Everywhere you look
The area around Sala Daeng BTS Station on Silom Road is a microcosm of Bangkok: backpackers, office workers, luxury travellers, street musicians, sexpats and wealthy locals all rub shoulders at restaurants, markets, pubs and shopping centres. And, of course, dozens of street food outlets dish out the fuel that keeps Sala Daeng’s wheels spinning.
This part of Silom is known for many things, like the Patpong red-light district just north of the BTS station (we’d avoid that side), Silom Complex shopping centre and Lumpini Park. The abundant street food kind of gets lost in the shuffle, but this is a great place to give street dining a try. Vendors can usually speak some English, or at least point at their English menus. While a 2016 push by city authorities to “clean up the footpaths” put a dent in some of the street food, you’ll still find loads to choose from.
Starting on the south side of the BTS station at the corner of Silom and Soi Sala Daeng itself, Nai Meng is a popular noodle shop in a venerable shophouse run by the same family for generations. Served in a vintage space donning old glass cabinets and vintage ceiling fans, the 40-baht bowls of kuay tiao luk chin muu (noodle soup with pork balls and braised pork) are simple but satisfying, beer is available and the elderly owner strolls around chatting up the lunch crowd. After dark, another kuay tiao vendor sets up alongside a mango sticky rice cart on the opposite side of Soi Sala Daeng.
Stroll west from Soi Sala Daeng on the same side of Silom and, after dark, you’ll pass street carts dishing out deep-fried prawns and miniature crabs along with Vietnamese-style fresh rolls, steamed taro and fresh-squeezed orange juice. Just east of Silom Complex, Kin Heng serves decent khao man gai (Chinese-Thai style chicken rice) in a two-floor shophouse eatery for 40 baht a plate.
Just south of Silom Complex, with the BTS station looming above, a trio of old-school kitchens at shophouses numbered 205, 207 and 209 specialise in yen ta fo (noodle soup in a broth rendered pink from fermented soybean), ba-mii muu daeng (roasted “red pork” with egg-wheat noodles) or khao muu krob (rice with deep-fried pork belly), and khao man gai, respectively. All three have been going strong for decades thanks to a dedicated lunch crowd, but they stay open for dinner too.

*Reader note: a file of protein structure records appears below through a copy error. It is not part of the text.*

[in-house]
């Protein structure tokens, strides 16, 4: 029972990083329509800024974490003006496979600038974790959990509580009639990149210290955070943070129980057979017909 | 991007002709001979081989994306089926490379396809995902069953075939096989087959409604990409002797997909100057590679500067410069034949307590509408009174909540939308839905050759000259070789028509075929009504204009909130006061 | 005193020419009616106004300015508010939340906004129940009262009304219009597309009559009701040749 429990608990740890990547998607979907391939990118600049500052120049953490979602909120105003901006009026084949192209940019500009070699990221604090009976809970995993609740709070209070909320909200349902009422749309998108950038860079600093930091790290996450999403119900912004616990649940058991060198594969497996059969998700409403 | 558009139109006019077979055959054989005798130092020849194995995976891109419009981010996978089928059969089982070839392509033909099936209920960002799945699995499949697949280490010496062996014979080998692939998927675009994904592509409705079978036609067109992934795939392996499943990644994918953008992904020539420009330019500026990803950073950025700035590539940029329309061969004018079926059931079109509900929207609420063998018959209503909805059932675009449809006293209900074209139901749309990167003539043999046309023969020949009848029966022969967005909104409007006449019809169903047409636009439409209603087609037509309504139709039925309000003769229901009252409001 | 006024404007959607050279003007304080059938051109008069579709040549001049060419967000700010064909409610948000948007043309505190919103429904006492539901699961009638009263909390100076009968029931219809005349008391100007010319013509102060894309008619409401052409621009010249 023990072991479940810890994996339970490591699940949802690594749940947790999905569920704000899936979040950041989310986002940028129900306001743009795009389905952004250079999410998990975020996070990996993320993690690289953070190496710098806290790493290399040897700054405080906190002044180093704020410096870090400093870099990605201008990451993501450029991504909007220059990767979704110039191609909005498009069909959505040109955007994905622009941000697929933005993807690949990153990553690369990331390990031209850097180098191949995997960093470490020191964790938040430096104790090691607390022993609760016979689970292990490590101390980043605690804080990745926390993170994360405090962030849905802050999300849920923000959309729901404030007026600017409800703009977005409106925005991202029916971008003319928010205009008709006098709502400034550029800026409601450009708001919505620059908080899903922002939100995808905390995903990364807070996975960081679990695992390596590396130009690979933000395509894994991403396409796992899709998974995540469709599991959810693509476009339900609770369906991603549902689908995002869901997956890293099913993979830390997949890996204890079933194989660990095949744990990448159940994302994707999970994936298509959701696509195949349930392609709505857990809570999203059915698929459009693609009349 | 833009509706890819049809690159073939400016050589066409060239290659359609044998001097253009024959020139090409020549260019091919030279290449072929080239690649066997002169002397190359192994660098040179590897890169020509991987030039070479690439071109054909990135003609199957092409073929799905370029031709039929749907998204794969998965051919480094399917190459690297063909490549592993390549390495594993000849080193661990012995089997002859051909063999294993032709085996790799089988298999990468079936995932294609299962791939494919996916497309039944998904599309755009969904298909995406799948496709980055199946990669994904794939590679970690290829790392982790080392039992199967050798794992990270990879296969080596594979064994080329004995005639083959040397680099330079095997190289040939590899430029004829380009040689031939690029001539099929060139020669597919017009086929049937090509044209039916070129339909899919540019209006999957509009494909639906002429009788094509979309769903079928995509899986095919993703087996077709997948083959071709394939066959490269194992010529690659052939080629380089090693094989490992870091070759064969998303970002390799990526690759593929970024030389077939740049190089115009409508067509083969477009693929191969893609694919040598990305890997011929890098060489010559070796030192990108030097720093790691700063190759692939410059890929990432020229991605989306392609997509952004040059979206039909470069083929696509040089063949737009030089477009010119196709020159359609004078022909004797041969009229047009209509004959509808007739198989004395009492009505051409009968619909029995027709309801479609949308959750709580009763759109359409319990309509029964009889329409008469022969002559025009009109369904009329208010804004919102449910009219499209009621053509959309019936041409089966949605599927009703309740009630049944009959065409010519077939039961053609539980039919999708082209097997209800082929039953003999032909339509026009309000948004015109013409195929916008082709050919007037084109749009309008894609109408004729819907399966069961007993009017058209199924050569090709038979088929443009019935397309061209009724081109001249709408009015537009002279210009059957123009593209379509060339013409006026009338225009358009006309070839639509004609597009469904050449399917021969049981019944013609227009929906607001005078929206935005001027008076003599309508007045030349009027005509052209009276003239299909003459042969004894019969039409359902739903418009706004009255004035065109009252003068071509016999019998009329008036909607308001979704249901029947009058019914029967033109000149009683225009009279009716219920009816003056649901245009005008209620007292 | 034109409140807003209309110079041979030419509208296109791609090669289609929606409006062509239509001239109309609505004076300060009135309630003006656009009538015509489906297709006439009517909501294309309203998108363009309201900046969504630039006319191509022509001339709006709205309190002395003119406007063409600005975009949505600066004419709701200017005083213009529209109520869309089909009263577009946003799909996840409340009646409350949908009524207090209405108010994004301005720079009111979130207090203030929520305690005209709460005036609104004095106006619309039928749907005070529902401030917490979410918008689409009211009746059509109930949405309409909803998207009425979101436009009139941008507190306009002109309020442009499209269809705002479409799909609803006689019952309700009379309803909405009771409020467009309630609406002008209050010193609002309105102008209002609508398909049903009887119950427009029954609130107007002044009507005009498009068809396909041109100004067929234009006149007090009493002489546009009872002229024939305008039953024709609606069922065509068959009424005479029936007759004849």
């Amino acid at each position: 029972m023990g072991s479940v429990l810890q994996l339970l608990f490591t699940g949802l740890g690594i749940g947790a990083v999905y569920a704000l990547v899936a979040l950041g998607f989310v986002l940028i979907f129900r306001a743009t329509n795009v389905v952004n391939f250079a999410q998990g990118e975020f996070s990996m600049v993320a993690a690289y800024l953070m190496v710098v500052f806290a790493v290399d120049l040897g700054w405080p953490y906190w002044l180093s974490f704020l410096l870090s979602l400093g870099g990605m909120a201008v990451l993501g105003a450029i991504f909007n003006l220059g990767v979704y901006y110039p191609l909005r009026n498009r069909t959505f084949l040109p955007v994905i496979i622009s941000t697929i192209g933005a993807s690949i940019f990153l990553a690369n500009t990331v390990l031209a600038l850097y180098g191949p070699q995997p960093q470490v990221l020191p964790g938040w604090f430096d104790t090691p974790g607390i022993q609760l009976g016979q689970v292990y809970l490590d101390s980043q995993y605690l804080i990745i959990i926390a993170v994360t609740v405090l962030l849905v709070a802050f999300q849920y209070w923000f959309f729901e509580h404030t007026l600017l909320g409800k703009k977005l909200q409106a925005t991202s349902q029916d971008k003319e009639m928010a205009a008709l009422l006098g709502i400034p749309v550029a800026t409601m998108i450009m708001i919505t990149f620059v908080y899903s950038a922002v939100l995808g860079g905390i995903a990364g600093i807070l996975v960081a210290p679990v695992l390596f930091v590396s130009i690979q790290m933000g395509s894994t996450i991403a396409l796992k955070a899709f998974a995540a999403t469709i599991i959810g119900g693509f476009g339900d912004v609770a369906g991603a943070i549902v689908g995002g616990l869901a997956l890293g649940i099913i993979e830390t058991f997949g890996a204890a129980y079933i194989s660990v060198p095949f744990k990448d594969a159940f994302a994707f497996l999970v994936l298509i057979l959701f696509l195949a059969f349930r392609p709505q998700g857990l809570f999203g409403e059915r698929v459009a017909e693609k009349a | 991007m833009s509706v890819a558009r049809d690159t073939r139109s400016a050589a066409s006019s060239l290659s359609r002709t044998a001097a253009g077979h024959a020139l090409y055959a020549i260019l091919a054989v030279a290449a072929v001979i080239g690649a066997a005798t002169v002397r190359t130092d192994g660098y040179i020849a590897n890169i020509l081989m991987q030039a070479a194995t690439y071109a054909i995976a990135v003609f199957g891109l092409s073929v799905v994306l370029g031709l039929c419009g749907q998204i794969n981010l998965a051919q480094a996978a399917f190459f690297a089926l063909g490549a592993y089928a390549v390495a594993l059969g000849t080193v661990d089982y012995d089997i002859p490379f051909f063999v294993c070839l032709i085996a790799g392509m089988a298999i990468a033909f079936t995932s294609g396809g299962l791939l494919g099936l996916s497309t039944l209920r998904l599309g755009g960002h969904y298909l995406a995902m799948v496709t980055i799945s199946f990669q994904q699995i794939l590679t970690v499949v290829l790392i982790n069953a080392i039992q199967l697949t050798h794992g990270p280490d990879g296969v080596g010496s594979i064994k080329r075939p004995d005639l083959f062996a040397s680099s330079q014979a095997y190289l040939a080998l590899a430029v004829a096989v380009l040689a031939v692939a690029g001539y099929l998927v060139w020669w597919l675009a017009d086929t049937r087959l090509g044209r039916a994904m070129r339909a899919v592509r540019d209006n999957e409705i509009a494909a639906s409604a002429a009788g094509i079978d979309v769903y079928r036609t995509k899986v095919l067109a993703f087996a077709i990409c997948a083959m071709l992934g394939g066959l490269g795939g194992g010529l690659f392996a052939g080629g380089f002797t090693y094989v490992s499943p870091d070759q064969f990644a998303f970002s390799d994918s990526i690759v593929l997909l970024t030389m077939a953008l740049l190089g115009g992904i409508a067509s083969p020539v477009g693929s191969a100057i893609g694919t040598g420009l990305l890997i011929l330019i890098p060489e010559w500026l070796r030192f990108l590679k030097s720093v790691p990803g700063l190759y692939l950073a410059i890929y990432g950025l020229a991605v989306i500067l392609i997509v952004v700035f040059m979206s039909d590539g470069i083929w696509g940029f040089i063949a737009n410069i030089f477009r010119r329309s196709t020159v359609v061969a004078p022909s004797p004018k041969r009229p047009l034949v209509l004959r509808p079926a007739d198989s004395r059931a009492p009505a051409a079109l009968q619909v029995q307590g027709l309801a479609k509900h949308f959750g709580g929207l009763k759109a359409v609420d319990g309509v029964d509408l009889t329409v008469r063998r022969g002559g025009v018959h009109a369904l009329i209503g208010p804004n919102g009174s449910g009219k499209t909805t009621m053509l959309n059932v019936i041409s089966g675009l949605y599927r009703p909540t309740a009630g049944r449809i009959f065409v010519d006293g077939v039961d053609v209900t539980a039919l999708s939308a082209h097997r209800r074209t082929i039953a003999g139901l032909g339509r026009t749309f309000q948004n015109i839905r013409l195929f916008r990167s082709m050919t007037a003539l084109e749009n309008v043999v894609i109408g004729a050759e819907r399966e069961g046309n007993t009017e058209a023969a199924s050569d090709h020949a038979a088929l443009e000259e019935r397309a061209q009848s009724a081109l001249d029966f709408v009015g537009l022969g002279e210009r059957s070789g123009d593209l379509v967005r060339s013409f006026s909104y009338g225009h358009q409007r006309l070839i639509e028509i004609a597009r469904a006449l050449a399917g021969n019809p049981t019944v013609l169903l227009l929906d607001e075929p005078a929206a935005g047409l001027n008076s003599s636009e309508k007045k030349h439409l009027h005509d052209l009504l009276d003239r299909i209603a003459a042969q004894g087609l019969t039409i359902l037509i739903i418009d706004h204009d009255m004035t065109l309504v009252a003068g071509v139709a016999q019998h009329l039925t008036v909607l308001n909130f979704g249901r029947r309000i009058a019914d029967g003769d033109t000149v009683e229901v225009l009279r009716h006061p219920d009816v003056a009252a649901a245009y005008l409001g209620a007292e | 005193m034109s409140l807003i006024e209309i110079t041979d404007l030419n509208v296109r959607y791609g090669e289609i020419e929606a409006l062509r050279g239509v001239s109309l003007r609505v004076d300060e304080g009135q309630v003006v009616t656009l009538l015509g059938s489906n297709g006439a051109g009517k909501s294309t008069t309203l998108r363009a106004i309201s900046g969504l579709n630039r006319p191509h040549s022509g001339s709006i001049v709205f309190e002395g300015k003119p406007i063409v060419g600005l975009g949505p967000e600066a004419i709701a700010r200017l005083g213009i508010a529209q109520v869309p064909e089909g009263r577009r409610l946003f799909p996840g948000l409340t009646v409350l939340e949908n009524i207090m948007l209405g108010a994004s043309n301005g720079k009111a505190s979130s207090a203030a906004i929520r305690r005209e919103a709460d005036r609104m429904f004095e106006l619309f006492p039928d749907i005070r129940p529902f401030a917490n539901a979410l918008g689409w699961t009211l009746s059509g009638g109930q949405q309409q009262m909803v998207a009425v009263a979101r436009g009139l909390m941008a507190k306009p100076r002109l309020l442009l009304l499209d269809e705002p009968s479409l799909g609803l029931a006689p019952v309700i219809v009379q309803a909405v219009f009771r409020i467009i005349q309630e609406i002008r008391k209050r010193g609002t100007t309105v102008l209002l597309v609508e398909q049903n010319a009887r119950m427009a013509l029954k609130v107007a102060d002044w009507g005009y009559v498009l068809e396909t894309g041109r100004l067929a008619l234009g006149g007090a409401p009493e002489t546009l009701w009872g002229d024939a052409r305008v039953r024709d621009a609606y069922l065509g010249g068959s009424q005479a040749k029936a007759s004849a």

A little further east, look left from morning to afternoon to find a “kap khao” (with rice) setup with tables and trays of stir-fries and soups lining either side of an alley just west of Silom Soi 1. Pork-stuffed bitter melon soup, pumpkin with egg and scallion and clams drenched in chillies and holy basil are a few of the options found here—and it’s easy to order by pointing at whatever looks good.
But do save room for the street food highlight of the Sala Daeng area: Soi Convent. Walk a little further west and a left turn down this side street takes you to a string of footpath vendors, most of them with available dishes posted in English atop the carts. Choose from more 40-baht dishes like khao ka muu (braised pork shanks with rice) and kuay chab (rolled rice noodles with pork and offal) before grabbing a seat at one of the footpath tables.
During the day, don’t miss the delicious khao mok gai (Thai-Muslim biryani rice with chicken), while nighttime is all about muu ping (grilled pork skewers) at Hea Owen’s famous cart in front of the 7-eleven at the corner of Silom and Soi Convent. Though the papaya salad was overly sweet last time we tried it, Som Tam Hai Convent remains a popular spot for pla pao (grilled/salted fish) and Isaan salads on the east side of the lane.
When you’re ready for a drink and some air-con, Molly Malone’s offers Guinness on draft while the more upscale Vesper shakes up sensational cocktails—and both are on Soi Convent. If the immediate Sala Daeng area doesn’t quite satisfy your street food cravings, you could continue west down Silom to Lalai Sap Market, the Silom Soi 10 food courts and Silom Soi 20.
David Luekens first came to Thailand in 2005 when Thai friends from his former home of Burlington, Vermont led him on a life-changing trip. Based in Thailand since 2011, he spends much of his time eating in Bangkok street markets and island hopping the Andaman Sea.
Our top 10 places to eat and drink around Silom